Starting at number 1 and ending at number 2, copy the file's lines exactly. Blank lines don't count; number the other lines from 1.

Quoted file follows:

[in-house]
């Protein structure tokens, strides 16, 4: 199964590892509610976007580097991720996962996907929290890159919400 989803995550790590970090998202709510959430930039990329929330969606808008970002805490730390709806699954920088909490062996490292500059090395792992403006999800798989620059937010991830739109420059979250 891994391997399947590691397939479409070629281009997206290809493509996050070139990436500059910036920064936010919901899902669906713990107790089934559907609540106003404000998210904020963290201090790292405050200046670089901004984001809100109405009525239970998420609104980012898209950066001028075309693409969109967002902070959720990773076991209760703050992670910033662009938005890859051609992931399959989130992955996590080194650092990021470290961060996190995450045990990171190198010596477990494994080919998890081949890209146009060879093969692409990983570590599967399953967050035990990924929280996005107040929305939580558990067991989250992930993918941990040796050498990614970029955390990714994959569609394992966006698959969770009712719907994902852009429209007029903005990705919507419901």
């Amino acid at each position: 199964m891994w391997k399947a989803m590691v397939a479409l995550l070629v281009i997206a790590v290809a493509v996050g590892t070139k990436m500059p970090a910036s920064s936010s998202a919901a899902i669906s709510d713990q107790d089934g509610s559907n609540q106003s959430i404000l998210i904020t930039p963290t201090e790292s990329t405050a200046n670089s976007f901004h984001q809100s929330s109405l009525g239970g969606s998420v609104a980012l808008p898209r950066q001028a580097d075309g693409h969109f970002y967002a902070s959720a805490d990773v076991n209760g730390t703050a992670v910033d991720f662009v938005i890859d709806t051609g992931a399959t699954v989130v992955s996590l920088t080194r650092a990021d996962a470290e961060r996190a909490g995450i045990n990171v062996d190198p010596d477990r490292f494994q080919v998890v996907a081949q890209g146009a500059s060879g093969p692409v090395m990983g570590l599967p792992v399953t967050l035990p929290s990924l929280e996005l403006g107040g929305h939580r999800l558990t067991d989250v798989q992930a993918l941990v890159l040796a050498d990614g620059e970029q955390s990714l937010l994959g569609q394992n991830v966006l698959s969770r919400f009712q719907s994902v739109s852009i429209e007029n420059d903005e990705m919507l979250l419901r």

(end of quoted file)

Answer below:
[in-house]
């Protein structure tokens, strides 16, 4: 199964590892509610976007580097991720996962996907929290890159919400 989803995550790590970090998202709510959430930039990329929330969606808008970002805490730390709806699954920088909490062996490292500059090395792992403006999800798989620059937010991830739109420059979250 891994391997399947590691397939479409070629281009997206290809493509996050070139990436500059910036920064936010919901899902669906713990107790089934559907609540106003404000998210904020963290201090790292405050200046670089901004984001809100109405009525239970998420609104980012898209950066001028075309693409969109967002902070959720990773076991209760703050992670910033662009938005890859051609992931399959989130992955996590080194650092990021470290961060996190995450045990990171190198010596477990494994080919998890081949890209146009060879093969692409990983570590599967399953967050035990990924929280996005107040929305939580558990067991989250992930993918941990040796050498990614970029955390990714994959569609394992966006698959969770009712719907994902852009429209007029903005990705919507419901």